The newly proposed lines for the New York State's political districts came under fire Monday, as Democrats threaten to file a lawsuit that would ask a judge to intervene.

Critics accused the lawmakers of gerrymandering, while civil rights leaders claimed that maps did not fairly represent minorities in an increasingly diverse state.

A statement released by Gov. Andrew Cuomo's spokesperson, claimed the lines to be simply unacceptable and that they would be vetoed by the governor.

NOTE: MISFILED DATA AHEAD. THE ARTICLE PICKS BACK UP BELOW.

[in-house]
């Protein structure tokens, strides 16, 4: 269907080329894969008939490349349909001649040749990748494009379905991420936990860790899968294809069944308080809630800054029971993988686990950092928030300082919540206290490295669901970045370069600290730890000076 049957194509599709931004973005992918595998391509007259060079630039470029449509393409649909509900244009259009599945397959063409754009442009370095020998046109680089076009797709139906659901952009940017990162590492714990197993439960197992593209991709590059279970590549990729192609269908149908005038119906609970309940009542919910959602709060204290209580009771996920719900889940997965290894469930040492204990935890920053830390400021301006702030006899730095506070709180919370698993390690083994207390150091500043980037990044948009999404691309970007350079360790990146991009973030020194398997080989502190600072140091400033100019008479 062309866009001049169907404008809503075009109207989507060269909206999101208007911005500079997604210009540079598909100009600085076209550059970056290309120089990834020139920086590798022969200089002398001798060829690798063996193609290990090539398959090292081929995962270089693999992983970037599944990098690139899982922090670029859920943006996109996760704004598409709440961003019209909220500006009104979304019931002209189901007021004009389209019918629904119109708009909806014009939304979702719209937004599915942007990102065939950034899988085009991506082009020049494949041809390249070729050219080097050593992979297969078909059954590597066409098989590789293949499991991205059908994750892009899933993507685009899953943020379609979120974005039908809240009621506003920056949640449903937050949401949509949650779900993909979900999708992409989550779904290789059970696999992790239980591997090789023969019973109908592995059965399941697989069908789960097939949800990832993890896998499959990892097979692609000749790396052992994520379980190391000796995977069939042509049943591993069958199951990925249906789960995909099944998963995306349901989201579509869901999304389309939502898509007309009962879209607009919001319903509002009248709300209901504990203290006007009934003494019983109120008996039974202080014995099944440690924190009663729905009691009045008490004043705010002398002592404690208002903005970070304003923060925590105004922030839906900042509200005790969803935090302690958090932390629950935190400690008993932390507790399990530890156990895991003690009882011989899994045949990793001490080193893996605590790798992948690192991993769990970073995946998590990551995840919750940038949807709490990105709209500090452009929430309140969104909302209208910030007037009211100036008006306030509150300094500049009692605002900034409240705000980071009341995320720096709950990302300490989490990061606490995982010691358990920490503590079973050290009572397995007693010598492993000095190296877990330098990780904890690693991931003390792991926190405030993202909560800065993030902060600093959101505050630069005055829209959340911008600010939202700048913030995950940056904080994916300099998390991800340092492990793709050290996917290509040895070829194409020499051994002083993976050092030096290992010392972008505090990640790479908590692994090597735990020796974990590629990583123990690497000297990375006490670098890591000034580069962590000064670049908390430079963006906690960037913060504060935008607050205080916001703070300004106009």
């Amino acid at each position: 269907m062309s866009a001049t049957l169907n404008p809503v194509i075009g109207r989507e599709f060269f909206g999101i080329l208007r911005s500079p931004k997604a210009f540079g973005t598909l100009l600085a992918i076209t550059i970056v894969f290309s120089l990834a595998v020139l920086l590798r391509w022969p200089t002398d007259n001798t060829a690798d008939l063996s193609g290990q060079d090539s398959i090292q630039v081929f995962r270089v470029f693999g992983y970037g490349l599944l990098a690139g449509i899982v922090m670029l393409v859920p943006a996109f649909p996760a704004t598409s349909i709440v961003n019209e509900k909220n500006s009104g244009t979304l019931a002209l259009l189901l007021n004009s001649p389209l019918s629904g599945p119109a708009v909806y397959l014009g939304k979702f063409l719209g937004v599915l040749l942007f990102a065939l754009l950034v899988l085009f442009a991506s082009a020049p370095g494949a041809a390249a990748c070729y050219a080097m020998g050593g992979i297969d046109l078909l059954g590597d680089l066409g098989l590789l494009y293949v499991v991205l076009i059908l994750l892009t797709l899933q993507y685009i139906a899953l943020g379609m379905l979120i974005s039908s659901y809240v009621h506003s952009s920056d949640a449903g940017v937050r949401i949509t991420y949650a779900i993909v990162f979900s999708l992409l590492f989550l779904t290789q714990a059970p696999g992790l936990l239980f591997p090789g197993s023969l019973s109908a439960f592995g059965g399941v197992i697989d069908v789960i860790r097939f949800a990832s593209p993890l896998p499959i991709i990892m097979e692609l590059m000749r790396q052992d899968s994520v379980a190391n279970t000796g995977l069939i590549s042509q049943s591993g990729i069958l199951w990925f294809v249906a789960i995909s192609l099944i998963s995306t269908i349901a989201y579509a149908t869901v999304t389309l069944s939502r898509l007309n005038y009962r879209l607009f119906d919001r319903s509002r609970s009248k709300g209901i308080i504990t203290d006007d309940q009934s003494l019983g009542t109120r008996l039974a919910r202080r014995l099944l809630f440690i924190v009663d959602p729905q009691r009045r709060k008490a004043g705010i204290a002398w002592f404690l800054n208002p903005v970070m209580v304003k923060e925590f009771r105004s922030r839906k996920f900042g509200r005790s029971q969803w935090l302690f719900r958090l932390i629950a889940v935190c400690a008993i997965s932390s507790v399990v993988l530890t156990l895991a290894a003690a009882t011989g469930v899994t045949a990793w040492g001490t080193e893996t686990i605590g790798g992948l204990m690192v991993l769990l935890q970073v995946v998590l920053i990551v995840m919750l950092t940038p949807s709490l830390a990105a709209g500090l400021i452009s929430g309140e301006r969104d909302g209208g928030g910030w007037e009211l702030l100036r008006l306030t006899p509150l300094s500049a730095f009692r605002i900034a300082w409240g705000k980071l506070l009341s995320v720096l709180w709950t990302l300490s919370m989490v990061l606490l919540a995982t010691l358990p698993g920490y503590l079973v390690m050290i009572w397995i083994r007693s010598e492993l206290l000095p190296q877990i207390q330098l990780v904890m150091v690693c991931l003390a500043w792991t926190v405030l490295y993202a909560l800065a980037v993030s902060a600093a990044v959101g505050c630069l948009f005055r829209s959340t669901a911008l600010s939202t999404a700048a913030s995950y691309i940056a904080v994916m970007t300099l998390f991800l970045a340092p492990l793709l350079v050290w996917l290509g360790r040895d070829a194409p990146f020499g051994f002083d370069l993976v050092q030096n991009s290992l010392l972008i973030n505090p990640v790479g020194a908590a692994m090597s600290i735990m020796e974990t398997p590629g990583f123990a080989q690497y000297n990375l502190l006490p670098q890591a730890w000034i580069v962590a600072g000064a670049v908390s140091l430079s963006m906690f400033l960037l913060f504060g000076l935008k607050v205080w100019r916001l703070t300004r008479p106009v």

Cuomo, who unsuccessfully tried to persuade lawmakers to create an independent commission for the redistricting, has previously said that he would veto the lines drawn by the legislators.

The lines, which are redrawn every 10 years, were released last Thursday and were drawn primarily by Albany's majority parties: the Republican Party in the State Senate and the Democratic Party in the State Assembly.

Congressional lines have yet to be drawn.

The legislative task force that drew the new maps has scheduled nine hearings to gather public comments, the first of which took place Monday morning in Albany.